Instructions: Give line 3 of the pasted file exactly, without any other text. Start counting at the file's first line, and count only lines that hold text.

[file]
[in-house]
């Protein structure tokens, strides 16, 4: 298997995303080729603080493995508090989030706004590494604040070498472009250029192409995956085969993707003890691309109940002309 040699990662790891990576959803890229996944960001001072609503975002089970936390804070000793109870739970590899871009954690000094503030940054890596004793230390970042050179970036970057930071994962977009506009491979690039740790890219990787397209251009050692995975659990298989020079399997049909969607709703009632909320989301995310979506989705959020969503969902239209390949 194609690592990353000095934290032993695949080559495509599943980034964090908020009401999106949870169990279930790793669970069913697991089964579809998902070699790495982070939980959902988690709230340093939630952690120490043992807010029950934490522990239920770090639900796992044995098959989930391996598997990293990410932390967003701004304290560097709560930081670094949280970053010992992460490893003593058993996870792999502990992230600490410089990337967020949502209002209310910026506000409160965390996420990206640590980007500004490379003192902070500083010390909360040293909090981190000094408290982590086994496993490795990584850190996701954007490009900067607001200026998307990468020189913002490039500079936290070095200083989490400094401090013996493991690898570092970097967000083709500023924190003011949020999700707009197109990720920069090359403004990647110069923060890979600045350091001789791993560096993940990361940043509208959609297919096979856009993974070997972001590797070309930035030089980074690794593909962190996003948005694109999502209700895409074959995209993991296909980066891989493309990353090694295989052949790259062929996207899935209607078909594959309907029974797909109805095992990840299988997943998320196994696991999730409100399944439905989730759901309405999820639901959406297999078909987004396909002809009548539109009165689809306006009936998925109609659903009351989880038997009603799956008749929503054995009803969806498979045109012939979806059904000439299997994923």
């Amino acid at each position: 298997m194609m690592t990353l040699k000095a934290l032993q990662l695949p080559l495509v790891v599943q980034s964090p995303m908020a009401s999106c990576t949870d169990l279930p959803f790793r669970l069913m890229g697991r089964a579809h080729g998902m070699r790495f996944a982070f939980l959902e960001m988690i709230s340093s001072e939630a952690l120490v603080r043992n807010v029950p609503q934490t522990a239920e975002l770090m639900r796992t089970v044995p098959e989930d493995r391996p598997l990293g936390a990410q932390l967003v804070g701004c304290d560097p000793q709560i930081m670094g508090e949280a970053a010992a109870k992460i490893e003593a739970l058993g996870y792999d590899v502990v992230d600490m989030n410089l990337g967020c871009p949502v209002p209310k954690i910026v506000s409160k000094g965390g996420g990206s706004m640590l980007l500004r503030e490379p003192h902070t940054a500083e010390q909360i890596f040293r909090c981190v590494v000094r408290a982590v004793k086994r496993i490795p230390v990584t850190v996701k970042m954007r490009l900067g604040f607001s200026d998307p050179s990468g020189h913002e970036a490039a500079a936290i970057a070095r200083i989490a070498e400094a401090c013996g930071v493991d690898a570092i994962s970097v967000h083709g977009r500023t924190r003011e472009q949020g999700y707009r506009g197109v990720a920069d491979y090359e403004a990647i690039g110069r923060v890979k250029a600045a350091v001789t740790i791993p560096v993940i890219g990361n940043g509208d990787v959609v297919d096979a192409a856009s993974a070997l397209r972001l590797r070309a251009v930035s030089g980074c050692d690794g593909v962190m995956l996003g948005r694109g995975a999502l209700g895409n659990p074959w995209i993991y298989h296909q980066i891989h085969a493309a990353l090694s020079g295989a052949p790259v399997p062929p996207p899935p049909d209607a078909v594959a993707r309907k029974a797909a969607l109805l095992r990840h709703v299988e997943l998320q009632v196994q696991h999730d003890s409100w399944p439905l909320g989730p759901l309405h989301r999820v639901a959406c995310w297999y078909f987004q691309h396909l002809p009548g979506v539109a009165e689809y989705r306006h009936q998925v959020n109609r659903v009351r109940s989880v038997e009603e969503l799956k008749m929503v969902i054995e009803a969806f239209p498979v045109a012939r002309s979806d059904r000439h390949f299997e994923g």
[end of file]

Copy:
């Amino acid at each position: 298997m194609m690592t990353l040699k000095a934290l032993q990662l695949p080559l495509v790891v599943q980034s964090p995303m908020a009401s999106c990576t949870d169990l279930p959803f790793r669970l069913m890229g697991r089964a579809h080729g998902m070699r790495f996944a982070f939980l959902e960001m988690i709230s340093s001072e939630a952690l120490v603080r043992n807010v029950p609503q934490t522990a239920e975002l770090m639900r796992t089970v044995p098959e989930d493995r391996p598997l990293g936390a990410q932390l967003v804070g701004c304290d560097p000793q709560i930081m670094g508090e949280a970053a010992a109870k992460i490893e003593a739970l058993g996870y792999d590899v502990v992230d600490m989030n410089l990337g967020c871009p949502v209002p209310k954690i910026v506000s409160k000094g965390g996420g990206s706004m640590l980007l500004r503030e490379p003192h902070t940054a500083e010390q909360i890596f040293r909090c981190v590494v000094r408290a982590v004793k086994r496993i490795p230390v990584t850190v996701k970042m954007r490009l900067g604040f607001s200026d998307p050179s990468g020189h913002e970036a490039a500079a936290i970057a070095r200083i989490a070498e400094a401090c013996g930071v493991d690898a570092i994962s970097v967000h083709g977009r500023t924190r003011e472009q949020g999700y707009r506009g197109v990720a920069d491979y090359e403004a990647i690039g110069r923060v890979k250029a600045a350091v001789t740790i791993p560096v993940i890219g990361n940043g509208d990787v959609v297919d096979a192409a856009s993974a070997l397209r972001l590797r070309a251009v930035s030089g980074c050692d690794g593909v962190m995956l996003g948005r694109g995975a999502l209700g895409n659990p074959w995209i993991y298989h296909q980066i891989h085969a493309a990353l090694s020079g295989a052949p790259v399997p062929p996207p899935p049909d209607a078909v594959a993707r309907k029974a797909a969607l109805l095992r990840h709703v299988e997943l998320q009632v196994q696991h999730d003890s409100w399944p439905l909320g989730p759901l309405h989301r999820v639901a959406c995310w297999y078909f987004q691309h396909l002809p009548g979506v539109a009165e689809y989705r306006h009936q998925v959020n109609r659903v009351r109940s989880v038997e009603e969503l799956k008749m929503v969902i054995e009803a969806f239209p498979v045109a012939r002309s979806d059904r000439h390949f299997e994923g």